Must-See TV: “It’s not a ghost story, it’s a love story.” Those words might have put a too-neat bow on the ultimate message of Mike Flanagan’s follow-up to The Haunting of Hill House, but it’s hard to argue with the power of the series itself. More Gothic romance than outright scare-fest, this adaptation of several Henry James stories finds terror not in the things that go bump in the night, but in the silence of things left unsaid, and the horrible things we do to one another. –Clint Worthington
Extra! Extra! Read full review here.
11. The Mandalorian
Who’s in It? Pedro Pascal, Giancarlo Esposito, Gina Carano, Katee Sackhoff, Timothy Olyphant, Temuera Morrison, Rosario Dawson, Ming-Na Wen
Best Outing: “Chapter 15: The Believer” … Star Wars is nothing without its bedrock of influences. Flash Gordon. Lawrence of Arabia. Kurosawa. The list is both sprawling and eclectic. Like the original trilogy, The Mandalorian is often at its strongest when it’s mindful of these roots, all of which showrunners Jon Favreau and Dave Filoni have been echoing from the get-go. For “The Believer”, writer and director Rick Famuyiwa tossed in a curious title to the mix: William Friedkin’s Sorcerer. The result is a modern Western wagon adventure with an Imperial spin and a smuggler’s run of vicious stakes. Beyond the action, though, Famuyiwa actually turns up the heat on Mando — gasp! — who’s not only forced to remove his helmet, but reckon with his code. The way this discourse is channeled through Bill Burr’s Migs Mayfield makes for some truly Greatest Hits content.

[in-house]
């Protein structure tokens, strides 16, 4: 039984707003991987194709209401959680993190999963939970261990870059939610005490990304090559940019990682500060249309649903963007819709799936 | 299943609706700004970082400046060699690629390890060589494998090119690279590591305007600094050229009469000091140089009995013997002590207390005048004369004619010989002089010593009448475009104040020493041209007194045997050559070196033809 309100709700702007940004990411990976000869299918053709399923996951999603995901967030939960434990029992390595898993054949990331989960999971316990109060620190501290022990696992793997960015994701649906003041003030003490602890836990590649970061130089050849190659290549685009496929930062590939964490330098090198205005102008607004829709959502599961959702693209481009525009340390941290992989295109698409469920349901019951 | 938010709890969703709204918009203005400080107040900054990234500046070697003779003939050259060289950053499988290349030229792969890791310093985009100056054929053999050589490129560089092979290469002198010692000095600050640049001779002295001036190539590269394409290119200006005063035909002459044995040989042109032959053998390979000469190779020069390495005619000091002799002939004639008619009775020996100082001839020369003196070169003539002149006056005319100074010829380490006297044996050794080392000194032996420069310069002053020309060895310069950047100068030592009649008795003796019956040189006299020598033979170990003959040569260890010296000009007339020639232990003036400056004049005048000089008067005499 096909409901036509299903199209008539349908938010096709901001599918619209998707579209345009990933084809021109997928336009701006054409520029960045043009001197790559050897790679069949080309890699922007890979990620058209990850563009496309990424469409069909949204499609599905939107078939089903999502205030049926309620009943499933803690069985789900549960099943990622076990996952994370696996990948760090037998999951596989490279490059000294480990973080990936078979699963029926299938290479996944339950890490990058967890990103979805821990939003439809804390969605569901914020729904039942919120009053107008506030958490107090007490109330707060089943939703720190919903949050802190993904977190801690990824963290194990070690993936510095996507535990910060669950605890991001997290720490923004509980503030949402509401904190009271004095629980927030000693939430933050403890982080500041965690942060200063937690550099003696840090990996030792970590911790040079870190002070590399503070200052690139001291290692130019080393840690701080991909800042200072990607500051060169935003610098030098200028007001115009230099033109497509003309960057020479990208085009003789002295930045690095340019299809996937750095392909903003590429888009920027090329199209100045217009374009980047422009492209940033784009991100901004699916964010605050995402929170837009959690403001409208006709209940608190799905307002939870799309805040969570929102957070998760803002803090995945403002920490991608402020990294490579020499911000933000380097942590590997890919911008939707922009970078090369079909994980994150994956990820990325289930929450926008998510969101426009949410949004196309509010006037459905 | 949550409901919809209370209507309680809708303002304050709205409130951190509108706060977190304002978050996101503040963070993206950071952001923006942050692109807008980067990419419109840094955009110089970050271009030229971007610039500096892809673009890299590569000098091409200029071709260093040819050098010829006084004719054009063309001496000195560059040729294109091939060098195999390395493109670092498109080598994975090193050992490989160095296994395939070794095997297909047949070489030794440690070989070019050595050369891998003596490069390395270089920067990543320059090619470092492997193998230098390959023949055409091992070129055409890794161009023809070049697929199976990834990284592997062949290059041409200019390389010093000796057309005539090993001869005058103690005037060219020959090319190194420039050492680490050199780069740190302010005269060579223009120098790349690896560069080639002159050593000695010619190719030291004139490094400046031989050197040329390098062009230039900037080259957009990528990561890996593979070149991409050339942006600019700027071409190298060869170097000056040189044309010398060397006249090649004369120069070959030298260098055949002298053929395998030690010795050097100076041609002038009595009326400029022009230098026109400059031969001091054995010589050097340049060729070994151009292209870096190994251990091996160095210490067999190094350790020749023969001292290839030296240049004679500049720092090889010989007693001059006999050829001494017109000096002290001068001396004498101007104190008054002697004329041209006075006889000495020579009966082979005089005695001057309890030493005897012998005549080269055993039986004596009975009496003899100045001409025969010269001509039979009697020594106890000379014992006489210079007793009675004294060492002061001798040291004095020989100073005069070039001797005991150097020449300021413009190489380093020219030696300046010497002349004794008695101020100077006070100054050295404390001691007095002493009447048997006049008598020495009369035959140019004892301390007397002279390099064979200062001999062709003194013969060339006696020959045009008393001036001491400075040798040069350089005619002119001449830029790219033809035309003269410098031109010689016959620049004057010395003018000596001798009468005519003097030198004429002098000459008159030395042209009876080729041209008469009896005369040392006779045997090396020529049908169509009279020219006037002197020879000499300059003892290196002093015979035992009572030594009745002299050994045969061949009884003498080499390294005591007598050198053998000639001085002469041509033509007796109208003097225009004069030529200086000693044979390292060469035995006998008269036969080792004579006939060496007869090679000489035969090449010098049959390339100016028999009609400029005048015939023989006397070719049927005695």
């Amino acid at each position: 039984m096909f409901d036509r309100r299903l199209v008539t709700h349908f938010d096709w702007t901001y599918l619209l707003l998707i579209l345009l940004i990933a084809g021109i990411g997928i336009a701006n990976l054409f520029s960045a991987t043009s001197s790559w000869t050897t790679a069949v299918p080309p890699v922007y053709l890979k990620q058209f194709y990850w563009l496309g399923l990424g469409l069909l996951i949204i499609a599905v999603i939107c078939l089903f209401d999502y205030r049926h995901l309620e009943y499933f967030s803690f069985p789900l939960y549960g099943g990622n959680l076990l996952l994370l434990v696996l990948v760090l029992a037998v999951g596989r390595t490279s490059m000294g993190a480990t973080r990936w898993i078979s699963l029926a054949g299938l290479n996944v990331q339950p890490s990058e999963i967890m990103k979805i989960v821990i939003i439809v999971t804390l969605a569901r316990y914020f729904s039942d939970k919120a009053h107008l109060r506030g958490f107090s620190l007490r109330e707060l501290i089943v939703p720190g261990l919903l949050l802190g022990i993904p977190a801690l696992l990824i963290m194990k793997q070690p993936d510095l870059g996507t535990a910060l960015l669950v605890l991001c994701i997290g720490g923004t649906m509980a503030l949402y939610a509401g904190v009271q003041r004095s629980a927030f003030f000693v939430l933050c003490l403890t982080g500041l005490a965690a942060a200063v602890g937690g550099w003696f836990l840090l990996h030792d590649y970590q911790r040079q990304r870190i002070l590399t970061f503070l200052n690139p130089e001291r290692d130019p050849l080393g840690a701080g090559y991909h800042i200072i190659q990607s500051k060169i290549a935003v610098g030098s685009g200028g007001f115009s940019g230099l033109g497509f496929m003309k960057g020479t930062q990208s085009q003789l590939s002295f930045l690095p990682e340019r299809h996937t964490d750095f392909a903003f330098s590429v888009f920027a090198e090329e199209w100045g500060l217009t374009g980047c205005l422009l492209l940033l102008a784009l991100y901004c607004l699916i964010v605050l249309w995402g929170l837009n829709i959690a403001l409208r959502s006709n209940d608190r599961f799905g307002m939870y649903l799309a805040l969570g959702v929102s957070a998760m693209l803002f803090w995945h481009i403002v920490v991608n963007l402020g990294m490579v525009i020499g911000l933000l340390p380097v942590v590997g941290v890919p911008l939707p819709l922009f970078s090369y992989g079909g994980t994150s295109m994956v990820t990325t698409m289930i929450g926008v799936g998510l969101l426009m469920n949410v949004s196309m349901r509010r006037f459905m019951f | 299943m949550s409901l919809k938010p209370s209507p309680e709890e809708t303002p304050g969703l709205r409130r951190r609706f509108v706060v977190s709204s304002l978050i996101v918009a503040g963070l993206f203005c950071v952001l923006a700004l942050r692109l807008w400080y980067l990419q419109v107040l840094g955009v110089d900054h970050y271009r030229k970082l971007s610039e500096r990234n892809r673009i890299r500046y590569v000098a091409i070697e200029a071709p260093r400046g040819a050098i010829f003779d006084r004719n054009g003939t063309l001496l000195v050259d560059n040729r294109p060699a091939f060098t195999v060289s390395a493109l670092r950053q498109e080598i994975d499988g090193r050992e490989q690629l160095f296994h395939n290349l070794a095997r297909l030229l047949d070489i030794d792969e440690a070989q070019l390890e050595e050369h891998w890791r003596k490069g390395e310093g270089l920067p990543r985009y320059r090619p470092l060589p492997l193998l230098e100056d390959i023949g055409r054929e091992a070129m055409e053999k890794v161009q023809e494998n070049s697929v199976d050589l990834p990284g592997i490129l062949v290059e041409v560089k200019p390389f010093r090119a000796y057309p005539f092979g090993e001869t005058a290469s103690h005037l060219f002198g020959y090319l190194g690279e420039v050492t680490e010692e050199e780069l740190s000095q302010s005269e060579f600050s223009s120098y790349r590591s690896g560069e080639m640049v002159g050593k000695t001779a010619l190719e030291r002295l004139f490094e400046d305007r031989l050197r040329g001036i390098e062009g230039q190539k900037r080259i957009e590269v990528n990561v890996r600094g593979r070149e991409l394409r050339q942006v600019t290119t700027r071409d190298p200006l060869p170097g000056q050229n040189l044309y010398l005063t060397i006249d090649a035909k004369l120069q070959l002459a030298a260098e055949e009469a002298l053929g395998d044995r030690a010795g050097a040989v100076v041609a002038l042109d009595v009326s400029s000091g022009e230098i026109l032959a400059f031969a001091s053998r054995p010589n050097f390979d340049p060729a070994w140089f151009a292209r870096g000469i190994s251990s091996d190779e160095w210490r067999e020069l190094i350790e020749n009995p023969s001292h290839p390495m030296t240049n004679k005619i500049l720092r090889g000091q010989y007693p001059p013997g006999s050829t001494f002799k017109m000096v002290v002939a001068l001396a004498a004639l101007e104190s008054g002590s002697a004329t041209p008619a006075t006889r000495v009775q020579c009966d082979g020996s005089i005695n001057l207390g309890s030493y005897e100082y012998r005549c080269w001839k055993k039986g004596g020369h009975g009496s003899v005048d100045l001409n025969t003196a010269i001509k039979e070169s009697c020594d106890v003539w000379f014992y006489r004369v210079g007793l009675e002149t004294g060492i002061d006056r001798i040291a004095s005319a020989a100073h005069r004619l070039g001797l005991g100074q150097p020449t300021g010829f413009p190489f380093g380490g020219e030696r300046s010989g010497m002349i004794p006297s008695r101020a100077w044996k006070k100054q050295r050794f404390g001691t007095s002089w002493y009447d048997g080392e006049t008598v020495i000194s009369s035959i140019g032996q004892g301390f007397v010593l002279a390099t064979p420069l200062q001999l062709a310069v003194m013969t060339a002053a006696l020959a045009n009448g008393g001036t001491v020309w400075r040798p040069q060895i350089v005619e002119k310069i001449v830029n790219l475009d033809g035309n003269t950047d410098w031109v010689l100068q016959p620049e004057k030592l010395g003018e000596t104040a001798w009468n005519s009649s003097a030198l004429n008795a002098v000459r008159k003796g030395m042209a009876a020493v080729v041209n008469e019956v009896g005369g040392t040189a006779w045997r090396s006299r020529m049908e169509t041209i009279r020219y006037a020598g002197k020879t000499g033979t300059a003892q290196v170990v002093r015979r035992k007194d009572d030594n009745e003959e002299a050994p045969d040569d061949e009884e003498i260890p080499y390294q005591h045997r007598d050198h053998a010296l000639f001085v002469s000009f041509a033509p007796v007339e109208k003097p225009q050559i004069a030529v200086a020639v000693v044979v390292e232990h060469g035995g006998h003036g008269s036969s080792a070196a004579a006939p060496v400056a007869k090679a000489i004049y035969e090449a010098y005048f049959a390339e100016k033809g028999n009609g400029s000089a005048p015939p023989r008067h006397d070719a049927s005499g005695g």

Must-See TV: If you hadn’t noticed over the past two or three years, things haven’t been so great for the Star Wars franchise. Fans have been split, the mythology has become as mercurial as it is twisted, and the lack of ingenuity has been pedantic, to say the least. The Mandalorian has felt like an elixir, a sign that Favreau and Filoni may be restoring order to this galaxy, and Season 2 certainly builds on that theory. This is the Star Wars content we’ve all been looking for: chewy, pulpy adventures that feel culled from newer sections of the sandbox. Hell, think about everything that went down in this wildly ambitious run. We witnessed live-action debuts of fan-favorite heroes, we crash-landed on inspiring new planets, we saw familiar faces under new lights, and we even got Timothy Olyphant. Each week came with a new surprise, and the anticipation online was palpable. Finally, after five goddamn movies in less than five years, there’s a balance forming. Now, whether or not that balance is maintained remains to be seen — Disney’s recent promise of 10+ shows says no — but the Force is at least strong again. –Michael Roffman